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Selected Papers from the 5th International Symposium on Mycotoxins and Toxigenic Moulds: Challenges and Perspectives

Authors: --- ---
ISBN: 9783038424840 9783038424857 Year: Pages: VIII, 190 Language: English
Publisher: MDPI - Multidisciplinary Digital Publishing Institute
Subject: Public Health
Added to DOAB on : 2017-09-11 08:15:42
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The MYTOX association research platform, MYTOX "Mycotoxins and Toxigenic Moulds" was established in 2007 and consists of more than 50 researchers from 12 research laboratories in the Ghent University Association. MYTOX deals with mycotoxin research in a multi-disciplinary way, based on four main themes: (1) mycotoxins; (2) toxigenic fungi; (3) mycotoxins and animal health; and (4) mycotoxins and human health. In this way, MYTOX tackles the mycotoxin issue along the production chain from the field to the end consumer, within the ‘One Health’ concept.We welcomed over 100 scientists, researchers and representatives from industry, government as well as academia at the 5th edition of the MYTOX International Symposium, held in Ghent on May 11, 2016. The program included oral and poster presentations related to fungal-related disease monitoring and mycotoxin production; mycotoxin analysis in food and feed, as well as in animal and human biological samples; prevention on the field; management strategies during food and feed storage and processing.

Abbreviations (Book chapter)

Book title: Fungal Disease in Britain and the United States 1850–2000 : Mycoses and Modernity

Authors: ---
Book Series: Science, Technology and Medicine in Modern History ISBN: 9781137377012 Year: Pages: 225 Language: English
Publisher: Palgrave Macmillan Grant: Wellcome Trust - 074971
Subject: Medicine (General)
Added to DOAB on : 2019-01-15 13:34:57

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In this book, we discuss the changing medical and public profile of fungal infections in the period 1850–2000. We consider four sets of diseases: ringworm and athlete’s foot (dermatophytosis); thrush or candidiasis (infection with Candida albicans); endemic, geographically specific infections in North America (coccidioidomycosis, blastomycosis and histoplasmosis) and mycotoxins; and aspergillosis (infection with Aspergillus fumigatus). We discuss each disease in relation to developing medical knowledge and practices, and to social changes associated with ‘modernity’. Thus, mass schooling provided ideal conditions for the spread of ringworm of the scalp in children, and the rise of college sports and improvement of personal hygiene led to the spread of athlete’s foot. Antibiotics seemed to open the body to more serious Candida infections, as did new methods to treat cancers and the development of transplantation. Regional fungal infections in North America came to the fore due to the economic development of certain regions, where population movement brought in non-immune groups who were vulnerable to endemic mycoses. Fungal toxins or mycotoxins were discovered as by-products of modern food storage and distribution technologies. Lastly, the rapid development and deployment of new medical technologies, such as intensive care and immunosuppression in the last quarter of the twentieth century, increased the incidence of aspergillosis and other systemic mycoses.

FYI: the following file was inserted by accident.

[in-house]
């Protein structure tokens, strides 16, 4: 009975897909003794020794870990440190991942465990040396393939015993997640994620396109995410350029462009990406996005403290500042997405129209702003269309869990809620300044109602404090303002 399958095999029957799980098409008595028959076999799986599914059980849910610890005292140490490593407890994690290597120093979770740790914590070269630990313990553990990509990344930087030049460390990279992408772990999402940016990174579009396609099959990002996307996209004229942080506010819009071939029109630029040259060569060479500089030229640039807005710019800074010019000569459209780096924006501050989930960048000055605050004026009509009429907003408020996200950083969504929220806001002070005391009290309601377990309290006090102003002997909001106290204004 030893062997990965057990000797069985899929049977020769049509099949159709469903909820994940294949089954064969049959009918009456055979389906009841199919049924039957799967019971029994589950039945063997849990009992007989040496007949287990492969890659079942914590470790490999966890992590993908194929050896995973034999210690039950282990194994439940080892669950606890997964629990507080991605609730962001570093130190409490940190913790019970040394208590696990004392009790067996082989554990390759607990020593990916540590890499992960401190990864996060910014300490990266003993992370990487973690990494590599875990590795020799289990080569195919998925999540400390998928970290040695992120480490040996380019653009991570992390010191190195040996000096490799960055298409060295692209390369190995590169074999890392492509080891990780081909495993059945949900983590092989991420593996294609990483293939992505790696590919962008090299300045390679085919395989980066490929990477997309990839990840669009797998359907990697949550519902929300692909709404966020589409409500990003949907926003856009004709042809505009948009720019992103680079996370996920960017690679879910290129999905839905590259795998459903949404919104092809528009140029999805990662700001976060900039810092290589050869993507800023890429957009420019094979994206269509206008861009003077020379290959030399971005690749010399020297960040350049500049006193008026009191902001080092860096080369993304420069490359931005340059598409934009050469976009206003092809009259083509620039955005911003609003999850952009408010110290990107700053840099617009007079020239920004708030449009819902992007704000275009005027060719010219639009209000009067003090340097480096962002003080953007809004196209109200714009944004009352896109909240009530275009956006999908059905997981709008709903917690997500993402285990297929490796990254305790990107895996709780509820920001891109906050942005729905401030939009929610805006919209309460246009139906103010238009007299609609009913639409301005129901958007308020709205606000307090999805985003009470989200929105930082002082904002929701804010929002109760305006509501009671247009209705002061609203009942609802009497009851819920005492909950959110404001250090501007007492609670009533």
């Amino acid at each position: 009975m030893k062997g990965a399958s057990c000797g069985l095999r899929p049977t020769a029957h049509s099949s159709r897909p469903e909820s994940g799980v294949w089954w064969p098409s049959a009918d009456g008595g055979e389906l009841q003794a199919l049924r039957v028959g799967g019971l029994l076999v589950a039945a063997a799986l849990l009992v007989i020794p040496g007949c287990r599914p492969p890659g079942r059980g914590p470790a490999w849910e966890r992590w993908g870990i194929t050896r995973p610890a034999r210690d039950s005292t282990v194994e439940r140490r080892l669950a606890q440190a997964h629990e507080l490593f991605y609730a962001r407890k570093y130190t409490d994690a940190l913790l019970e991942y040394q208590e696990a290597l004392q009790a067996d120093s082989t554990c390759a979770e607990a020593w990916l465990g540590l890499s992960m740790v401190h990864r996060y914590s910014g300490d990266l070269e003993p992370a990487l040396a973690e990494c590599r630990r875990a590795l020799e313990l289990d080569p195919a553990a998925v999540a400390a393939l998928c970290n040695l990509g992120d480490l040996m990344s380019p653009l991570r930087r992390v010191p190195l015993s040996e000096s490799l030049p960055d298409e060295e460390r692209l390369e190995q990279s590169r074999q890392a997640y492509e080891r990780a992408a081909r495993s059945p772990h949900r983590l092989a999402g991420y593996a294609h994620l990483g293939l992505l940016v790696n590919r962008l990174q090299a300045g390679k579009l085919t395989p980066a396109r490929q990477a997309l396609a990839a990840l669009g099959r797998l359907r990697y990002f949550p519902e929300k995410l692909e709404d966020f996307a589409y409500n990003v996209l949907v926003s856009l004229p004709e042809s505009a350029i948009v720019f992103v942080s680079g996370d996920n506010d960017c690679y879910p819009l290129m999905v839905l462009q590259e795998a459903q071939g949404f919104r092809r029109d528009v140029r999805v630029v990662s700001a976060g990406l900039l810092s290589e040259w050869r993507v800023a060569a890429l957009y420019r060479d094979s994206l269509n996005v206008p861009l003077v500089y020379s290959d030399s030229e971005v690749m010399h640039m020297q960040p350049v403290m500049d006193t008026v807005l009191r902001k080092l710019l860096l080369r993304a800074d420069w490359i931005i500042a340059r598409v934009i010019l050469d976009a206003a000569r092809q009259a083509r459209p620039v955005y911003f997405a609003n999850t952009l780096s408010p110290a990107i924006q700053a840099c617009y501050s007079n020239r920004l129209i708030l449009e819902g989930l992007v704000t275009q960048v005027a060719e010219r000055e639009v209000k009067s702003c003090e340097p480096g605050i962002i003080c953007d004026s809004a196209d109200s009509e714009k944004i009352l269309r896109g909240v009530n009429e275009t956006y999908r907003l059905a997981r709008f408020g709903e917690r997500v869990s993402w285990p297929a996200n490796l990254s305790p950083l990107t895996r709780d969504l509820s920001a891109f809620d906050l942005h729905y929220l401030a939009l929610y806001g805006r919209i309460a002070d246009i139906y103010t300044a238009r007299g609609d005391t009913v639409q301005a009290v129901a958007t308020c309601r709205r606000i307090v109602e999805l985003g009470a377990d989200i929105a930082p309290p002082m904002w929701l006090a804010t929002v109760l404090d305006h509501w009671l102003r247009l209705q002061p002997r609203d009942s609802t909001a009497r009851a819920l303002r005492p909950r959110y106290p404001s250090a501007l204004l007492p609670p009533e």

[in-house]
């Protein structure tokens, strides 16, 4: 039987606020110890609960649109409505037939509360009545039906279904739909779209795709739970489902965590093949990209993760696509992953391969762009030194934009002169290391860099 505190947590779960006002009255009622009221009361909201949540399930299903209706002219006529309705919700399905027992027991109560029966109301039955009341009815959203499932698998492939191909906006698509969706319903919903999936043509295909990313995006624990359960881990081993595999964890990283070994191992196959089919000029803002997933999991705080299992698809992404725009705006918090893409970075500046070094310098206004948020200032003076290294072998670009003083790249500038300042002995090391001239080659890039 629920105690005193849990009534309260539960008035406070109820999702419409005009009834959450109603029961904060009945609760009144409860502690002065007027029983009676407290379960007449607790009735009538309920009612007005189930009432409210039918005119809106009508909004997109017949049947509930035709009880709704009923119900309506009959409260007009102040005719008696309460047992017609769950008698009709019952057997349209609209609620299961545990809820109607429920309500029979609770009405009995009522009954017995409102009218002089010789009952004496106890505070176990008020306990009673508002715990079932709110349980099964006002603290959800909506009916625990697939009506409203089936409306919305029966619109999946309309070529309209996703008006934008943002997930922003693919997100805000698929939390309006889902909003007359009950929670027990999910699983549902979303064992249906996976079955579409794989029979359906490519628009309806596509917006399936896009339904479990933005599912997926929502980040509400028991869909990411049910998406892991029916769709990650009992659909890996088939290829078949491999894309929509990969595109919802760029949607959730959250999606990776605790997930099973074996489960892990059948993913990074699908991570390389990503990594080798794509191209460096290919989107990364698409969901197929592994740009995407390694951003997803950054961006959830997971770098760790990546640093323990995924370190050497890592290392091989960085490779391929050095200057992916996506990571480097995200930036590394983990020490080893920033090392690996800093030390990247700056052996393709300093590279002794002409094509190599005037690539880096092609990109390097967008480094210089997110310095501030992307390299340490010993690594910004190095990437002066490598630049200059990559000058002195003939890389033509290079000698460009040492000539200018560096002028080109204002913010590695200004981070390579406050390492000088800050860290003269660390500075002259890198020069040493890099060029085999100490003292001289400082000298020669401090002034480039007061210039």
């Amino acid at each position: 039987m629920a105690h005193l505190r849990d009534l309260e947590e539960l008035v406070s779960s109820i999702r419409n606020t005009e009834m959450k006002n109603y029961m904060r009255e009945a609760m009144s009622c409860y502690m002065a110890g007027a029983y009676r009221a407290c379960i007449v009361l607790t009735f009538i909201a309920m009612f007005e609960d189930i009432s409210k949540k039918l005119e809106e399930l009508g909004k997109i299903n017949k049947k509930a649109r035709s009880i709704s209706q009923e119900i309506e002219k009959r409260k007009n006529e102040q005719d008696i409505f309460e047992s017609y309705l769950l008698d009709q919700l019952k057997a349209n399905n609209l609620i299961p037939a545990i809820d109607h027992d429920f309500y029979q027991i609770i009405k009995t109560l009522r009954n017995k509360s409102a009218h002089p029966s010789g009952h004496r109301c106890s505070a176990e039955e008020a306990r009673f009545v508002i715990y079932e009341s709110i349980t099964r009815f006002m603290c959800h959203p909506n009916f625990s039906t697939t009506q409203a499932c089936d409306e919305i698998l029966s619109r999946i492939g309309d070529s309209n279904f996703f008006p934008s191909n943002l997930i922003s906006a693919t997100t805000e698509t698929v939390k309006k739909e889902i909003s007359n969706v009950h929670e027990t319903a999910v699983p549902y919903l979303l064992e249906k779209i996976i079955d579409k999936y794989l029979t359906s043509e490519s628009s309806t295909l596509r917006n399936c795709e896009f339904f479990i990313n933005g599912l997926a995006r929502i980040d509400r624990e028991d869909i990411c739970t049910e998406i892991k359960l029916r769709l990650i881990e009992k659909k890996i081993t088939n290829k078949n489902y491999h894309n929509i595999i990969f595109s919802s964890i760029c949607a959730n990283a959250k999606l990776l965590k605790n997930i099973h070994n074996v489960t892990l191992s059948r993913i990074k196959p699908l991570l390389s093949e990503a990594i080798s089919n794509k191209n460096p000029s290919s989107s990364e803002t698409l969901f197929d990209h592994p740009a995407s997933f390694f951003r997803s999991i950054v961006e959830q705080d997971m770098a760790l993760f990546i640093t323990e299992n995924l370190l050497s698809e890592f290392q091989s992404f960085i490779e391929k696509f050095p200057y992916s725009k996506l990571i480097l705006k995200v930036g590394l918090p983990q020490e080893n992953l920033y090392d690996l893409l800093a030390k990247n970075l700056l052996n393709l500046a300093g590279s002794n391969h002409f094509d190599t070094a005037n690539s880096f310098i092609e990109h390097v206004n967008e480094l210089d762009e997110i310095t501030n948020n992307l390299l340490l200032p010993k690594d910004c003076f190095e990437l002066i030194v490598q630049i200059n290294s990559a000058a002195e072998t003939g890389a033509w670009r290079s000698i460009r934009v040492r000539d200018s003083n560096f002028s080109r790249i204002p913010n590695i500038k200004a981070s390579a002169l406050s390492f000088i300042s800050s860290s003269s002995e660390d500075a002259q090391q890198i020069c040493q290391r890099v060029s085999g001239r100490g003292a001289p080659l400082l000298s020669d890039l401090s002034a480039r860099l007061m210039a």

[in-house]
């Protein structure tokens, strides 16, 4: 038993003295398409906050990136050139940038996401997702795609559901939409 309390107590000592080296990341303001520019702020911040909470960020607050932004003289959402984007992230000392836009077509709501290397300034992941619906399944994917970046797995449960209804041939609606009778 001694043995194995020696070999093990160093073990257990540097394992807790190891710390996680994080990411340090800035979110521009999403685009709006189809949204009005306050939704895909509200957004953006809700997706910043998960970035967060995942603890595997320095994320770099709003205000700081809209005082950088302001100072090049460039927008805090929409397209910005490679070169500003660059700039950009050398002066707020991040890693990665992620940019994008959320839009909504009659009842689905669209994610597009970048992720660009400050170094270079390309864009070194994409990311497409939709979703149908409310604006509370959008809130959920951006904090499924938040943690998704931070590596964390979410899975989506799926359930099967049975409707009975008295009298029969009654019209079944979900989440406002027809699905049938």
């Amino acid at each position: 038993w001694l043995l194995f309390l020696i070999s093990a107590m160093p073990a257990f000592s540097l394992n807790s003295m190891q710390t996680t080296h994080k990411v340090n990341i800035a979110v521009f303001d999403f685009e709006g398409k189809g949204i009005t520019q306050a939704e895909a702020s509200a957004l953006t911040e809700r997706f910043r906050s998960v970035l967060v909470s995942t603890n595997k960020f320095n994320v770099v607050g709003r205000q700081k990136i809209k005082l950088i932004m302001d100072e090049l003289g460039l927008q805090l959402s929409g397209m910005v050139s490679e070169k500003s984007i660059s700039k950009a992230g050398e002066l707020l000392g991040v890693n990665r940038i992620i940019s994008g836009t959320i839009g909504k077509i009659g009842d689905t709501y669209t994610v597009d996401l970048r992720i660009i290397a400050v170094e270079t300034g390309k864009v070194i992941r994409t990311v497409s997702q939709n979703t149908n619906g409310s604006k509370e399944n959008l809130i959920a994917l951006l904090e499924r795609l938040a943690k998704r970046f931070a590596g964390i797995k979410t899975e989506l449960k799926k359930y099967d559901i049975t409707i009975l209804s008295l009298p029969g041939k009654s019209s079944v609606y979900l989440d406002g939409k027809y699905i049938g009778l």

Aspergillosis (Book chapter)

Book title: Fungal Disease in Britain and the United States 1850–2000 : Mycoses and Modernity

Authors: ---
Book Series: Science, Technology and Medicine in Modern History ISBN: 9781137377012 Year: Pages: 225 Language: English
Publisher: Palgrave Macmillan Grant: Wellcome Trust - 074971
Subject: Medicine (General)
Added to DOAB on : 2019-01-15 13:34:57